XENOPHON: It would have sent a strong signal if money was set aside for our steel industry but it’s also issues of anti-dumping, of procurement policy because the Commonwealth does spend $59 billion here on goods and services and there should be a buy local first, buy Australian first policy in my view. I’m seeing the administrator of Arrium, Mark Mentha, in Canberra tomorrow morning because obviously it has major challenges. If we don’t have a steel industry in this country you can basically say goodbye to a strong manufacturing sector in this country. But look, we do face challenges in terms of jobs in this State and my concern is that the Budget hasn’t set aside either a plan or the funds to deal with the crisis we’re going to have in the auto sector.

 

HOST:Okay, I’ll just come back to Simon Birmingham. A text has just come in from the Premier, Jay Weatherill, “If we pay enough tax already as you say, Simon Birmingham, why does the PM encourage the states to raise their taxes to cover health and education cuts?”

 

BIRMINGHAM: The PM doesn’t encourage the states to raise their taxes but he does say to them if they want to spend more then they should take some responsibility for raising revenue themselves, that’s their decision as state and territory governments.  As a Commonwealth we don’t want to grow and will not grow the level of taxation. Only the Labor Party is proposing to grow the level of taxation in South Australia.

 

HOST: Can we ask each of you, Simon Birmingham, Kate Ellis and Nick Xenophon, how are you planning, we don’t want to go into too personal details here, but how are you planning to fund your own retirement? Are you going to rely on your super or have you got something else up your sleeve? Simon Birmingham?

 

BIRMINGHAM: Well, look I have compulsory superannuation contributions like everybody else. All three of us are on a superannuation system that is identical to other Commonwealth public servants.

 

HOST: But is that is? Are you just relying on your super? Or have you got something else that would supplement that?

 

BIRMINGHAM: My wife and I seek to save where we can, but really it’s a case of super, savings, we of course are all receiving very good salaries as Members of Parliament that builds our superannuation. I don’t think that our situation is one to worry about…

 

HOST: Okay, Kate Ellis… we’re not worrying about it. I don’t think our listeners are worrying about you…

 

BIRMINGHAM: I would hope not.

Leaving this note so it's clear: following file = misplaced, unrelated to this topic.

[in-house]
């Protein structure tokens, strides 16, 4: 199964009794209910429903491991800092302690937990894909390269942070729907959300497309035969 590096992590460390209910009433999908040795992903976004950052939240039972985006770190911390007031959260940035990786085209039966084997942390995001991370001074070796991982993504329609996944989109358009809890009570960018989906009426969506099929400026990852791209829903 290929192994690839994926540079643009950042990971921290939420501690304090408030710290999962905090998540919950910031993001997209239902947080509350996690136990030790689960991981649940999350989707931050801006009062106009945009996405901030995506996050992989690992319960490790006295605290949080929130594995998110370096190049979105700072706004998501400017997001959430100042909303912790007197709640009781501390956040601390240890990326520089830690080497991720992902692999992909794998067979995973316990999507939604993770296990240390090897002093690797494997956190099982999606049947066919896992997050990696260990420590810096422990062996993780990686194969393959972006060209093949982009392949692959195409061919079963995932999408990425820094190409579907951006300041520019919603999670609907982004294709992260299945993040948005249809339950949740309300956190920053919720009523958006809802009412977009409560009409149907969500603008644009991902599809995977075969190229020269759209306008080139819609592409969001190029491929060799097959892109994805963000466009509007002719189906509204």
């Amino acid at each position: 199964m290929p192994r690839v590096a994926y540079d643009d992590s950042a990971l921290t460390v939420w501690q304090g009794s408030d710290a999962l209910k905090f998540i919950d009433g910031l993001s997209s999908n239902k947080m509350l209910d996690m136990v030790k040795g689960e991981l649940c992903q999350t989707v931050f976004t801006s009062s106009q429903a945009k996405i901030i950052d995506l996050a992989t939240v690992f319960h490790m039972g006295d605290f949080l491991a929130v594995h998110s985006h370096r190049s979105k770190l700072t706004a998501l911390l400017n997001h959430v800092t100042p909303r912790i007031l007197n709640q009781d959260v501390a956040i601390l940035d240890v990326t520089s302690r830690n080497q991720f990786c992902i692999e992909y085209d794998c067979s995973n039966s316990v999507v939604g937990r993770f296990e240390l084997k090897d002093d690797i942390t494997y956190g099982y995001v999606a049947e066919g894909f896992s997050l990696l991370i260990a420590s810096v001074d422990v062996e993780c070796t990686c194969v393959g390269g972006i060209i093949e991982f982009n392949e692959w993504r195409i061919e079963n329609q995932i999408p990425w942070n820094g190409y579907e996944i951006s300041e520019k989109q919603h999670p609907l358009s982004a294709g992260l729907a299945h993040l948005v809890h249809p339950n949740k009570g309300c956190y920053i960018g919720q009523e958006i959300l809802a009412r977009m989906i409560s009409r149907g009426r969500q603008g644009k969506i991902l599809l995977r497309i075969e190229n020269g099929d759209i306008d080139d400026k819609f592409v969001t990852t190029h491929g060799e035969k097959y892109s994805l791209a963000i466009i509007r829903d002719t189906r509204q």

HOST: They would like to know, since you are in the Parliament which decides how they get to save for their retirement, they’d be interested in what your plans are. So your savings and your super.

 

BIRMINGHAM: So important to note, I think the three of us will all pay more tax on our superannuation as a result of changes in this budget. However, lower income Australians will be much better off.

 

HOST: Kate Ellis, are you just relying on your super or do you have a stack of investments? Because some people think well you’re just a mug if you’re relying on superannuation now, you need something else.

 

ELLIS: Look, to be really honest with you. I intend to work for many many more years and I hope that I will have a very long time to think about my retirement income. Obviously some of that is in the hands of the good voters of the people of Adelaide. But my focus is absolutely on the working years at the moment.

 

HOST: But your strategy is super I assume? Is it? Because Governments including your party, political parties, they get to decide increasingly how people can use their super, how much they can stock away and how much the Government is going to start taxing.

 

ELLIS: Well absolutely. We are incredibly supportive of a strong superannuation system. We’ve been pushing for concessions for low income earners, which this government wanted to scrap. But I’m being really honest with you in saying that my concern at the moment is not about my own retirement, my concern is about the pensioners who were hit again in the Budget last night, the policies that are being put in place which are affecting people retiring right now.

 

HOST: So you’re pushing 40 and you haven’t got a retirement plan apart from your super?